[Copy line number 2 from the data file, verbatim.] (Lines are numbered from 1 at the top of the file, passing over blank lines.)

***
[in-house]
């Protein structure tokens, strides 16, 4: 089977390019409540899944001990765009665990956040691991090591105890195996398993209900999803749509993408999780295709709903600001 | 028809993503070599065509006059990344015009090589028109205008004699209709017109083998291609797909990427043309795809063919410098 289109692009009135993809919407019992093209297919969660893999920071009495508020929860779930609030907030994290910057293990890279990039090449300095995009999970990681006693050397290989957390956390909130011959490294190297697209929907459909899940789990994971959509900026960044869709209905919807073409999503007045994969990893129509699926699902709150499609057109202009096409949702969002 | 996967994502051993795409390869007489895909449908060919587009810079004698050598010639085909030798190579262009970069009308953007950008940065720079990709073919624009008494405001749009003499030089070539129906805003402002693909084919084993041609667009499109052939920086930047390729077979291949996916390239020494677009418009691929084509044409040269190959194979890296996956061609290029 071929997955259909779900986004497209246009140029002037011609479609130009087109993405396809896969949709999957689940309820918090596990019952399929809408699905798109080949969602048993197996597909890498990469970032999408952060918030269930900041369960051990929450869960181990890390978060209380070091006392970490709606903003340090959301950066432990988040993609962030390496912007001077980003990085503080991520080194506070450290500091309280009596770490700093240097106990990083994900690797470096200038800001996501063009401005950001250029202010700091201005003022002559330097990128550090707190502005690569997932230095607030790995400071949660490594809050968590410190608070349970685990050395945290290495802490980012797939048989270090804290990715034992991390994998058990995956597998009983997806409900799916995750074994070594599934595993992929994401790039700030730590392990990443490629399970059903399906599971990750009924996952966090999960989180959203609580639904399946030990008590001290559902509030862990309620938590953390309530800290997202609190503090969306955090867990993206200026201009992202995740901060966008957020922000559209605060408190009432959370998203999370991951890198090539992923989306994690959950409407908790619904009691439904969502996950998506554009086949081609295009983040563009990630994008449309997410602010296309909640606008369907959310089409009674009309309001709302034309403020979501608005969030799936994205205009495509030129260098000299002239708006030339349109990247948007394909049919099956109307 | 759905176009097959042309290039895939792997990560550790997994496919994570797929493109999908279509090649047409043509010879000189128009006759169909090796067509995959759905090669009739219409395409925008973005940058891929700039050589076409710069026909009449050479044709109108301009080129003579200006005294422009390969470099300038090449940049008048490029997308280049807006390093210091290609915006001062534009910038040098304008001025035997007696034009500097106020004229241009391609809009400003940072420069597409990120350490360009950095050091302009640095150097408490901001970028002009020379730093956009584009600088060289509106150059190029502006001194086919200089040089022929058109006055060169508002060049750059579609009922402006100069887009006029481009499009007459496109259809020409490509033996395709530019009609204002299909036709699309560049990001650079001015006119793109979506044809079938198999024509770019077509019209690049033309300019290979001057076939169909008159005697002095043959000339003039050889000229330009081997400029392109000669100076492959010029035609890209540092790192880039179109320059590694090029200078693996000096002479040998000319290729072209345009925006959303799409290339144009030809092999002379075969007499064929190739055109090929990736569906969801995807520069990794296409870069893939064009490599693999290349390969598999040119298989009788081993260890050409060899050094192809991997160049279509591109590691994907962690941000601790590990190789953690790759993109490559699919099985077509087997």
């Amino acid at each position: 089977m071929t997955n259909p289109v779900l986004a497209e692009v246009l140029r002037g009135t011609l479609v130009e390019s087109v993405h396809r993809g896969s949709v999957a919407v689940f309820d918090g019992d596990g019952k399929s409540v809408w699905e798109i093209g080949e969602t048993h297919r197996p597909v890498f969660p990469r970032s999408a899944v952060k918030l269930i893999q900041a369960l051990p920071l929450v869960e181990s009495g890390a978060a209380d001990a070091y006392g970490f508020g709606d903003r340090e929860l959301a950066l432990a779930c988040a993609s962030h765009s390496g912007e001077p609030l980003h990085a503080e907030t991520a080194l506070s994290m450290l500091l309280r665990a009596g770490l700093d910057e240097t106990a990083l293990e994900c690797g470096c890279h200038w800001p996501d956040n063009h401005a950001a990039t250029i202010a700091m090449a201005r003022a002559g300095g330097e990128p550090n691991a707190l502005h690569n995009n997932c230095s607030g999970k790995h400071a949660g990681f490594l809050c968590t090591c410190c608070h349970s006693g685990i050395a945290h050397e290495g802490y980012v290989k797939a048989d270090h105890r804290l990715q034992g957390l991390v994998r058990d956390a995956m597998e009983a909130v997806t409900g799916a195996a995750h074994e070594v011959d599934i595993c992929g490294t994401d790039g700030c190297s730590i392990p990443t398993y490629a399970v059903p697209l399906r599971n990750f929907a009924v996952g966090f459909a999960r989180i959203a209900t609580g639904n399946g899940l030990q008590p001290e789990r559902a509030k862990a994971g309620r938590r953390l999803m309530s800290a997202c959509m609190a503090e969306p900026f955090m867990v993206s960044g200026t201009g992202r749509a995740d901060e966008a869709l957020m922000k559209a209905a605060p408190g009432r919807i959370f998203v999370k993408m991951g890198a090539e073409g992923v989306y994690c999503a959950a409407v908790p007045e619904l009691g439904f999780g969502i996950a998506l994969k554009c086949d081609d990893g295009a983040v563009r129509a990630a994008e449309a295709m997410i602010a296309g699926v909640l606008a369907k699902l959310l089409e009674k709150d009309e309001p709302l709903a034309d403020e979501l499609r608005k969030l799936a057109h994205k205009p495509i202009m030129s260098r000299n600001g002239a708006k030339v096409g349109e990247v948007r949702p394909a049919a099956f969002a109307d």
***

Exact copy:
């Protein structure tokens, strides 16, 4: 089977390019409540899944001990765009665990956040691991090591105890195996398993209900999803749509993408999780295709709903600001 | 028809993503070599065509006059990344015009090589028109205008004699209709017109083998291609797909990427043309795809063919410098 289109692009009135993809919407019992093209297919969660893999920071009495508020929860779930609030907030994290910057293990890279990039090449300095995009999970990681006693050397290989957390956390909130011959490294190297697209929907459909899940789990994971959509900026960044869709209905919807073409999503007045994969990893129509699926699902709150499609057109202009096409949702969002 | 996967994502051993795409390869007489895909449908060919587009810079004698050598010639085909030798190579262009970069009308953007950008940065720079990709073919624009008494405001749009003499030089070539129906805003402002693909084919084993041609667009499109052939920086930047390729077979291949996916390239020494677009418009691929084509044409040269190959194979890296996956061609290029 071929997955259909779900986004497209246009140029002037011609479609130009087109993405396809896969949709999957689940309820918090596990019952399929809408699905798109080949969602048993197996597909890498990469970032999408952060918030269930900041369960051990929450869960181990890390978060209380070091006392970490709606903003340090959301950066432990988040993609962030390496912007001077980003990085503080991520080194506070450290500091309280009596770490700093240097106990990083994900690797470096200038800001996501063009401005950001250029202010700091201005003022002559330097990128550090707190502005690569997932230095607030790995400071949660490594809050968590410190608070349970685990050395945290290495802490980012797939048989270090804290990715034992991390994998058990995956597998009983997806409900799916995750074994070594599934595993992929994401790039700030730590392990990443490629399970059903399906599971990750009924996952966090999960989180959203609580639904399946030990008590001290559902509030862990309620938590953390309530800290997202609190503090969306955090867990993206200026201009992202995740901060966008957020922000559209605060408190009432959370998203999370991951890198090539992923989306994690959950409407908790619904009691439904969502996950998506554009086949081609295009983040563009990630994008449309997410602010296309909640606008369907959310089409009674009309309001709302034309403020979501608005969030799936994205205009495509030129260098000299002239708006030339349109990247948007394909049919099956109307 | 759905176009097959042309290039895939792997990560550790997994496919994570797929493109999908279509090649047409043509010879000189128009006759169909090796067509995959759905090669009739219409395409925008973005940058891929700039050589076409710069026909009449050479044709109108301009080129003579200006005294422009390969470099300038090449940049008048490029997308280049807006390093210091290609915006001062534009910038040098304008001025035997007696034009500097106020004229241009391609809009400003940072420069597409990120350490360009950095050091302009640095150097408490901001970028002009020379730093956009584009600088060289509106150059190029502006001194086919200089040089022929058109006055060169508002060049750059579609009922402006100069887009006029481009499009007459496109259809020409490509033996395709530019009609204002299909036709699309560049990001650079001015006119793109979506044809079938198999024509770019077509019209690049033309300019290979001057076939169909008159005697002095043959000339003039050889000229330009081997400029392109000669100076492959010029035609890209540092790192880039179109320059590694090029200078693996000096002479040998000319290729072209345009925006959303799409290339144009030809092999002379075969007499064929190739055109090929990736569906969801995807520069990794296409870069893939064009490599693999290349390969598999040119298989009788081993260890050409060899050094192809991997160049279509591109590691994907962690941000601790590990190789953690790759993109490559699919099985077509087997």